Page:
Have a great one guys! [London, Ontario]

A: [Mark J.] The next time you're on YouTube looking for dangerous machines you might pop 'Suvival Research Laboratories' into the search box. SRL puts on destructive machine performance art shows featuring devices that include a big pulse jet very much like you suggest here. Their outdoor shows are the right place for these creations; a robot combat arena is not suited to such displays.

  1. In the very few events that allow robots to carry flame weapons there are strict fuel volume limits. BattleBots allows a 0.5 litre tank of propane or butane, which I suspect would would power a worthy turbojet for perhaps 10 seconds.
  2. A heavyweight-class combat arena is a very expensive item made largely from thick sheets of very meltable plastic. Imagine what happens to the remains of your white-hot jet engine when a spinner weapon hits it with enough energy to rip a water heater in half. No event organizer is going to allow your turbojet inside their precious arena.
Book a flight to the next SRL performance and watch their pulsejet melt a Volkswagen. That oughta get this out of your system. If not, here's the button:
Q: Hey there Mark, I was hoping to ask you about two seperate but semi-related questions concerning some bots I'm building (beetle and feather), both using HDPE.

1) All of my bots have been made of HDPE from 5 to 20mm thick, cut with a mixture of a handsaw, a jigsaw, a chop saw, and a circular/skil saw. I notice however with making curved cuts, the resulting cut tends not to be right-angled, getting more and more drastic the further you go up in thickness. The jigsaw gives cleaner finishes but bends more often, and the hacksaw gives squarer finishes but tends not to curve as well and gives a rougher finish. Do you have any tips for getting cleaner curved cuts with plastics like HDPE/UMHW that don't involve machining?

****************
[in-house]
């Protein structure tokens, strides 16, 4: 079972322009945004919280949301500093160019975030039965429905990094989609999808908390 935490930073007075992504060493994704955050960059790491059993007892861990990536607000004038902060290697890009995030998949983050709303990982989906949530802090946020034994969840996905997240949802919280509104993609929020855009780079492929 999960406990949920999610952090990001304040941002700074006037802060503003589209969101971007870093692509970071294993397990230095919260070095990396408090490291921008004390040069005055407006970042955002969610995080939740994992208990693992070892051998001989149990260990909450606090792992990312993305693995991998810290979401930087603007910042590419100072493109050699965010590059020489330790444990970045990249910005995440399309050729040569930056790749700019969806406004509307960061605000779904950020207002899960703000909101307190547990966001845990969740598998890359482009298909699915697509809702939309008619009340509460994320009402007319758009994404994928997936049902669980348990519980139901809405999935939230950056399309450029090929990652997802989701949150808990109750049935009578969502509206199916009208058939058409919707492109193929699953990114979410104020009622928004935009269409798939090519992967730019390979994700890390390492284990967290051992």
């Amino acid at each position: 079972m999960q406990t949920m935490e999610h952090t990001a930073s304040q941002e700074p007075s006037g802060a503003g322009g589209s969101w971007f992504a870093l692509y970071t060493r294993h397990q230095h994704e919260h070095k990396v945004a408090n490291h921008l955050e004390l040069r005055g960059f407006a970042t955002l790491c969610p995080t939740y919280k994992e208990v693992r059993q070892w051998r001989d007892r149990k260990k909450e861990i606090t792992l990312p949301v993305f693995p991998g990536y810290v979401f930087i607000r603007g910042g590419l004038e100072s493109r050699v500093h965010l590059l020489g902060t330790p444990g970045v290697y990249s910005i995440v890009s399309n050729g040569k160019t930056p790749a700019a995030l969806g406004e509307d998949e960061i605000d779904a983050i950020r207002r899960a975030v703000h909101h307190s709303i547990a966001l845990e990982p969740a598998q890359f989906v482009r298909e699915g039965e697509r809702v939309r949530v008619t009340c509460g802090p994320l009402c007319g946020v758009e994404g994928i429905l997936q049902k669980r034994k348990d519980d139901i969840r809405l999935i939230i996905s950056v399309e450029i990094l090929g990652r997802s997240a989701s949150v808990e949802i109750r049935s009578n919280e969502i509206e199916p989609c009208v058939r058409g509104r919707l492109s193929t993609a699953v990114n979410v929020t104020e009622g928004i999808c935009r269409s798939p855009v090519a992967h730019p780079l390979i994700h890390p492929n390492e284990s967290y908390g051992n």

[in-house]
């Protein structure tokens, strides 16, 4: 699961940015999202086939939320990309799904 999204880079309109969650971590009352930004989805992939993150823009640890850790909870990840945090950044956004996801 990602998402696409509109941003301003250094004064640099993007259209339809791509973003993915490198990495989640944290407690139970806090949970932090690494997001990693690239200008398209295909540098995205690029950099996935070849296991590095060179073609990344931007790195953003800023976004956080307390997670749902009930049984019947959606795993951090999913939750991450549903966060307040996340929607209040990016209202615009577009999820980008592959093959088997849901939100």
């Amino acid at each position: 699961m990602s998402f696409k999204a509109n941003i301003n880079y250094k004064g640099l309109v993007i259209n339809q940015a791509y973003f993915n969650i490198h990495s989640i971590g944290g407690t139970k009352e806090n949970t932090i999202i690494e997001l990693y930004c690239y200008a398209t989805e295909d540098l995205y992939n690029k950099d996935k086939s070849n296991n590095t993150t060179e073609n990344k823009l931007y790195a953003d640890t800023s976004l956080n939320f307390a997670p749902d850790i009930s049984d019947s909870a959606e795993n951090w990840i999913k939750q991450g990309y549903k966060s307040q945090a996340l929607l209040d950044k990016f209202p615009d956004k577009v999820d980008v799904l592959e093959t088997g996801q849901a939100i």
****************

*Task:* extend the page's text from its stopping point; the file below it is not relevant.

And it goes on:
A: [Mark J.] Given your selection of tools, I think the jigsaw is your best option. Several tips:

  • Buy a brand new blade for your jigsaw and use it only for soft plastic.
  • Several manufacturers offer special blades for soft plastics that reduce heating and make for smoother cuts -- example.
  • Blade tooth count: about 10 TPI works well for HDPE.
  • For tight curves: rough cut about a centimeter from your final cut line, then come back with a second cut to trim away the thin edge.
  • A little wax on the blade helps reduce friction and heating.
  • Try lower blade speeds, and keep the material moving.
  • Square up edges with a sanding block.
2) My second question concerns a snail cam design for a spring flipper. I'm aware that you've been asked questions concerning this topic multiple times and have read through all relevant posts, but for my design I've attempted to adjust the parabolic spiral to allow for a continuous length for the final 1/4 of the rotation to allow for leeway when winding and to prevent misfiring. The motor still seems to struggle to wind spring loads it should be perfectly capable of, and while there may be other issues in the design that could cause that, I believe the cam contributes to the problem.

I've included a render of the cam in question, winding down springs 15mm from their original position. The tolerances in the drawing (eg. the cam not making contact with the spring when the flipper is fired) is to prevent shock damage to key components when the weapon is fired. The cam was also drawn by hand essentially, with me trying to compact the parabolic spiral over 3/4's of the circle. Would you know of an equation that would allow me to draw a more accurate parabolic spiral to fit these tolerances, and would a cam with it's last 1/8th being even put less stress on the motor than the current design?

A: I've been trying to avoid banging out equations for parabolic snail cams, but I suppose I've put it off long enough. Let me find a pad of scratch paper and have a go at it...

One hour passes

OK, I've got it. The general equation for a parabolic sprial cam is... wait... wait... %#!@*&%$!!!

Another hour passes

Right! It's important to get the shape of the parabolic spiral correct to even out the torque load on the motor. The spring becomes harder to compress as it compresses farther, so the cam has to provide a lot of compression at the start of rotation (half the total is in the first 25% of rotation) and taper to less compression as the load increases (the last 12.5% takes the final 25% of rotation).

The formula for the cam in polar coordinates is: Radius = k ∑ θ 0.5 + minimum cam radius where 'k' is a growth variable that defines the lift of the cam; a 'k' of 0.0527 will give one unit of lift over 360 degrees of rotation. Here's an example for a small snail cam with a 5mm minimum radius and 15mm total lift:

Radius = (15 * 0.0527) * θ 0.5 + 5

0 degrees rotation
(15 * 0.0527) * 0 0.5 + 5 = (0.79 * 0.0) + 5 = 5.0mm

90 degrees rotation
(15 * 0.0527) * 90 0.5 + 5 = (0.79 * 9.5) + 5 = 12.5mm

180 degrees rotation
(15 * 0.0527) * 180 0.5 + 5 = (0.79 * 13.4) + 5 = 15.6mm